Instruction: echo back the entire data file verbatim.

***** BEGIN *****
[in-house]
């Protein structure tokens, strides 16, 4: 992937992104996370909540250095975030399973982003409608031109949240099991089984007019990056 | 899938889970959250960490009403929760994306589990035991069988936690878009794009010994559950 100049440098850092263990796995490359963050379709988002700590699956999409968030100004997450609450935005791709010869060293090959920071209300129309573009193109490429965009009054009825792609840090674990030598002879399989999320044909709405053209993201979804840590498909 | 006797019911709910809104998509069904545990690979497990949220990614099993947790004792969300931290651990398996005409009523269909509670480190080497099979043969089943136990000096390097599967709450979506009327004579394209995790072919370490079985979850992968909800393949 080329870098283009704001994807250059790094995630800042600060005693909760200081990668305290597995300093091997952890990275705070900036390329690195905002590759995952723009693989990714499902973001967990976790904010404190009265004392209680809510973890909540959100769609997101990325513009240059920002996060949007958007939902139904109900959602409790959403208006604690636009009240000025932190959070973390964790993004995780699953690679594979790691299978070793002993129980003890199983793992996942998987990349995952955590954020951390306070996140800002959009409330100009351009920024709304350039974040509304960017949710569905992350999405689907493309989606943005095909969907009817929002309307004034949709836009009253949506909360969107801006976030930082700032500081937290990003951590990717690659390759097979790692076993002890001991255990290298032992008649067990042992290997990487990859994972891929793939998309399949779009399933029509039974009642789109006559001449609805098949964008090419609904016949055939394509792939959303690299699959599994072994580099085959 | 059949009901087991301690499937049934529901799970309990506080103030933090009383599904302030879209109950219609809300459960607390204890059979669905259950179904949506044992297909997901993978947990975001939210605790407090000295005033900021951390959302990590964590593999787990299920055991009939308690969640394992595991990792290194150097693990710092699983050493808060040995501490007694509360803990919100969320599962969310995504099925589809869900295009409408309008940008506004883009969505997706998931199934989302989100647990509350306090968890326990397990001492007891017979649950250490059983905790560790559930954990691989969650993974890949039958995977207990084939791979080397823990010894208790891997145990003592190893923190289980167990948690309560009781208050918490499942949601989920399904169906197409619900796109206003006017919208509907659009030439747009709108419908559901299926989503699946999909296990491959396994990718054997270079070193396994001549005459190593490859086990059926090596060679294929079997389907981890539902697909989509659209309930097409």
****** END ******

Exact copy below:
[in-house]
């Protein structure tokens, strides 16, 4: 992937992104996370909540250095975030399973982003409608031109949240099991089984007019990056 | 899938889970959250960490009403929760994306589990035991069988936690878009794009010994559950 100049440098850092263990796995490359963050379709988002700590699956999409968030100004997450609450935005791709010869060293090959920071209300129309573009193109490429965009009054009825792609840090674990030598002879399989999320044909709405053209993201979804840590498909 | 006797019911709910809104998509069904545990690979497990949220990614099993947790004792969300931290651990398996005409009523269909509670480190080497099979043969089943136990000096390097599967709450979506009327004579394209995790072919370490079985979850992968909800393949 080329870098283009704001994807250059790094995630800042600060005693909760200081990668305290597995300093091997952890990275705070900036390329690195905002590759995952723009693989990714499902973001967990976790904010404190009265004392209680809510973890909540959100769609997101990325513009240059920002996060949007958007939902139904109900959602409790959403208006604690636009009240000025932190959070973390964790993004995780699953690679594979790691299978070793002993129980003890199983793992996942998987990349995952955590954020951390306070996140800002959009409330100009351009920024709304350039974040509304960017949710569905992350999405689907493309989606943005095909969907009817929002309307004034949709836009009253949506909360969107801006976030930082700032500081937290990003951590990717690659390759097979790692076993002890001991255990290298032992008649067990042992290997990487990859994972891929793939998309399949779009399933029509039974009642789109006559001449609805098949964008090419609904016949055939394509792939959303690299699959599994072994580099085959 | 059949009901087991301690499937049934529901799970309990506080103030933090009383599904302030879209109950219609809300459960607390204890059979669905259950179904949506044992297909997901993978947990975001939210605790407090000295005033900021951390959302990590964590593999787990299920055991009939308690969640394992595991990792290194150097693990710092699983050493808060040995501490007694509360803990919100969320599962969310995504099925589809869900295009409408309008940008506004883009969505997706998931199934989302989100647990509350306090968890326990397990001492007891017979649950250490059983905790560790559930954990691989969650993974890949039958995977207990084939791979080397823990010894208790891997145990003592190893923190289980167990948690309560009781208050918490499942949601989920399904169906197409619900796109206003006017919208509907659009030439747009709108419908559901299926989503699946999909296990491959396994990718054997270079070193396994001549005459190593490859086990059926090596060679294929079997389907981890539902697909989509659209309930097409």